Free to Be

free to be
“There is a growing trend across the country to turn to the government and trust regulators, politicians, and bureaucrats before trusting our neighbor, and honestly, even before trusting ourselves.” In this Op-Ed Free to Be, millennial author Allen Thomas challenges us to have a healthy skepticism of government and to rely on ourselves to make the decisions for our lives.

As we reflect on 2020, to say that there is room for improvement is what we would all likely call an understatement. But there is one area that not only has room for improvement, but room for a complete paradigm reversal. There is a growing trend across the country to turn to the government and trust regulators, politicians, and bureaucrats before trusting our neighbor, and honestly, even before trusting ourselves. Regulators, politicians and bureaucrats purport they know best and they in turn have been encouraging and proclaiming that we no longer trust other citizens, only government. This has been evident by emergency orders to report fellow citizens who are “endangering the public” by gathering with friends, family and colleagues or perhaps calls to shame others into wearing masks or getting a vaccine. It is no wonder that our country is divided as passionately as it is now.

To put it bluntly, we need to flip this narrative so that we trust the regulators, politicians and bureaucrats (government) less and trust ourselves and our neighbors more. After all there are numerous examples of regulators, politicians and bureaucrats violating the very orders they decree. Yet we are to treat our fellow neighbors with inquisitorial scrutiny? Why?  Why are we asked to treat our neighbors or random strangers in the supermarket like this, yet not once question those who have the literal power of force behind their words and actions? Is it not healthy to have a skepticism towards those in power? When did it become unnecessary to question force? Just because those in power want to do good, does not mean that their ideas will. Especially when those ideas continue to be founded in control, not choice.

I do believe that most regulators and bureaucrats have good intentions in their hearts or that they intend to do good by the citizens in this country. In fact, a vast majority of those in government likely do. They do believe that they can help your life and make it better. Unfortunately, most of these bureaucrats do not suffer the consequences of their actions and ideas. They lack the omniscience to know the minutia of sweeping government regulations on the lives and livelihoods of everyone the regulations apply to. It is not their fault that they lack this omniscience, but they are to blame when these ideas are forced on us to detrimental effect. It is the citizen’s responsibility to hold these government bureaucrats accountable. We must question the government even more so when regulators, politicians and bureaucrats opine that they are generous and compassionate.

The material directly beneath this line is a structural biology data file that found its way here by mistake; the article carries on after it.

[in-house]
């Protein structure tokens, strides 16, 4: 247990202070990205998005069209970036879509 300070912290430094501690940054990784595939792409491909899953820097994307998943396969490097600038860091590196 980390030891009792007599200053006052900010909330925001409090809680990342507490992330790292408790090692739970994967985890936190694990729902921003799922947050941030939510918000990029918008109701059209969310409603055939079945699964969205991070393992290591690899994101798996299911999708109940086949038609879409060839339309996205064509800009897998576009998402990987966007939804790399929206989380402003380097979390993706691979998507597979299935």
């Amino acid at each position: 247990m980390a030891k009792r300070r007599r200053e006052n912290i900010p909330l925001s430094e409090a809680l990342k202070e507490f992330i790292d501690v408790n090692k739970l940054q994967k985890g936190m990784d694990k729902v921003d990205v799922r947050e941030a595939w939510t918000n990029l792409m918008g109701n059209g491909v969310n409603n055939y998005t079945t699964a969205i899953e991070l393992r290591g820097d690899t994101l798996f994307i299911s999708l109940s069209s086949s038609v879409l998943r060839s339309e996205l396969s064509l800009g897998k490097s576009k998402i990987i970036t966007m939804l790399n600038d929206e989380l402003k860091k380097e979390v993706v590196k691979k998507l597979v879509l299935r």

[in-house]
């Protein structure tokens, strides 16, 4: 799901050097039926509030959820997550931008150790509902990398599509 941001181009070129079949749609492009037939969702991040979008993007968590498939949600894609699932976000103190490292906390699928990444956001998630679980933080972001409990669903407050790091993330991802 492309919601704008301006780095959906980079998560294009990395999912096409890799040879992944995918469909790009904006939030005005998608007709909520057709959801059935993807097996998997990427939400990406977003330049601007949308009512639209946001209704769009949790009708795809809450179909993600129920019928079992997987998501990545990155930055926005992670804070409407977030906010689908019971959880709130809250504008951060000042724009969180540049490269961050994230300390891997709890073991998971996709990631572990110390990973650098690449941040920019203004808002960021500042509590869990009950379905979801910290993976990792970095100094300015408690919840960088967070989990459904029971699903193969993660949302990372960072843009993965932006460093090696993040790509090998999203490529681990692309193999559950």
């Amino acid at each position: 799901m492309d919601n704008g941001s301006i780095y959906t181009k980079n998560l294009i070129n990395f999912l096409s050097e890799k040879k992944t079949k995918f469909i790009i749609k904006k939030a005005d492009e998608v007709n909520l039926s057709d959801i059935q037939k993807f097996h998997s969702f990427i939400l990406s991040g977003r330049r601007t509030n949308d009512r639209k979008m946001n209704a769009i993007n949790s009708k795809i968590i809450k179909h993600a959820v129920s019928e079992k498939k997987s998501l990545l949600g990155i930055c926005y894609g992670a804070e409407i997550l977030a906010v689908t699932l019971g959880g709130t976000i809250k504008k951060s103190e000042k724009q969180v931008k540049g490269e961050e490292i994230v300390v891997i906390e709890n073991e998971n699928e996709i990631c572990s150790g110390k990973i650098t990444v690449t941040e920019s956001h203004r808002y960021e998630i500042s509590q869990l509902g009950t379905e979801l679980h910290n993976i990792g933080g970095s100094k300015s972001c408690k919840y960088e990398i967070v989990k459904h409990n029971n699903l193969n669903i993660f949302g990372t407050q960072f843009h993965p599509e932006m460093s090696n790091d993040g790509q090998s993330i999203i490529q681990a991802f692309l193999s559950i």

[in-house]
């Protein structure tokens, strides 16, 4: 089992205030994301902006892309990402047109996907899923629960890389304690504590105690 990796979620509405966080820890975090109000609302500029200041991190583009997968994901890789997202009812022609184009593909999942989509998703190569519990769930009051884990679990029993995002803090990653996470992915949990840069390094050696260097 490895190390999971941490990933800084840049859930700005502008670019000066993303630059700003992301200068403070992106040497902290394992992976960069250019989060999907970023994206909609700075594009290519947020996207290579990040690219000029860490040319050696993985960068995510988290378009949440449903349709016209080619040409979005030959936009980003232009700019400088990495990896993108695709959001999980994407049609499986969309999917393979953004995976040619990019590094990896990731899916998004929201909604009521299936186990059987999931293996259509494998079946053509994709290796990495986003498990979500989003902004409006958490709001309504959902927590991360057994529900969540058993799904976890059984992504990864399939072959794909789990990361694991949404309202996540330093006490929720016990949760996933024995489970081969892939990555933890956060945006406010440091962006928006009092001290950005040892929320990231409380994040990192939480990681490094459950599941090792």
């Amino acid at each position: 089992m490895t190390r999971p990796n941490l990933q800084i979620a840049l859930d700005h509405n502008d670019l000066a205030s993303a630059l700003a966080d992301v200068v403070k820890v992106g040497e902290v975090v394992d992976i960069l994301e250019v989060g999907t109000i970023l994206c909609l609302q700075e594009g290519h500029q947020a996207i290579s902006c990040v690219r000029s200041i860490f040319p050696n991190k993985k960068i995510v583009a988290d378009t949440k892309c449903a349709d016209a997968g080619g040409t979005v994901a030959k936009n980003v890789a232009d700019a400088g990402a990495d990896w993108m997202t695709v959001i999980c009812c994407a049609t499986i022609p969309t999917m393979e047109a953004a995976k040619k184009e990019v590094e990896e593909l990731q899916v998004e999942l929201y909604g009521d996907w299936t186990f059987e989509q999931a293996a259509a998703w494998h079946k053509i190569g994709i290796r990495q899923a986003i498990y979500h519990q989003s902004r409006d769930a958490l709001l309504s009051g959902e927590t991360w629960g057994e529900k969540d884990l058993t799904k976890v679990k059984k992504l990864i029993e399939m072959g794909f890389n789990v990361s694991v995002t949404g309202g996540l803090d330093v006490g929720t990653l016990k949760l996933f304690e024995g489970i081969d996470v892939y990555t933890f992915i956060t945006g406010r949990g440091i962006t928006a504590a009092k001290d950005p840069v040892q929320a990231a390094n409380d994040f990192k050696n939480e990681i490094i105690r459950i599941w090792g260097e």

Take a minute and think about it. Which government experts can really know about the daily livings of your life? There is not a single government expert that can know which friendships will benefit my life and which will be draining. There isn’t one expert who can know which diet should be mandated for me, my wife or my child considering how vastly different our dietary systems are. Not one “expert” can mandate which career will be the most satisfying for me or the education needed for such a career. And not one expert is responsible for the health and well-being of my family. That is, and always will be, my responsibility. The government cannot guarantee safety, but they can and should guarantee the safety to choose, the safety of individual freedom and to protect property rights. Government can only deal in generalities, not specifics. Government cannot know every aspect of my life and what goes into each decision I make, which is why I believe in the only form of governance that can: self-governance. I must trust in the culmination of my life and the self-preservation reflex that has been a part of human nature for thousands of years.

So, to my neighbors and fellow citizens I say this: I trust you! I trust you to keep your family alive, safe and healthy. I trust, despite me not knowing your situation, that you are doing what you believe is best. I trust that the gathering you are having, you believe is in the best interest of your families’ long-term health. I merely ask that you give me the same trust. I ask that you not violate my ability to choose by using the force of government. I encourage you to trust yourselves and your ability to self- actualize. I encourage you to trust locally before nationally. Because life is far too complicated to be mandated and far too confusing to be controlled from afar, on Capitol Hill.

 

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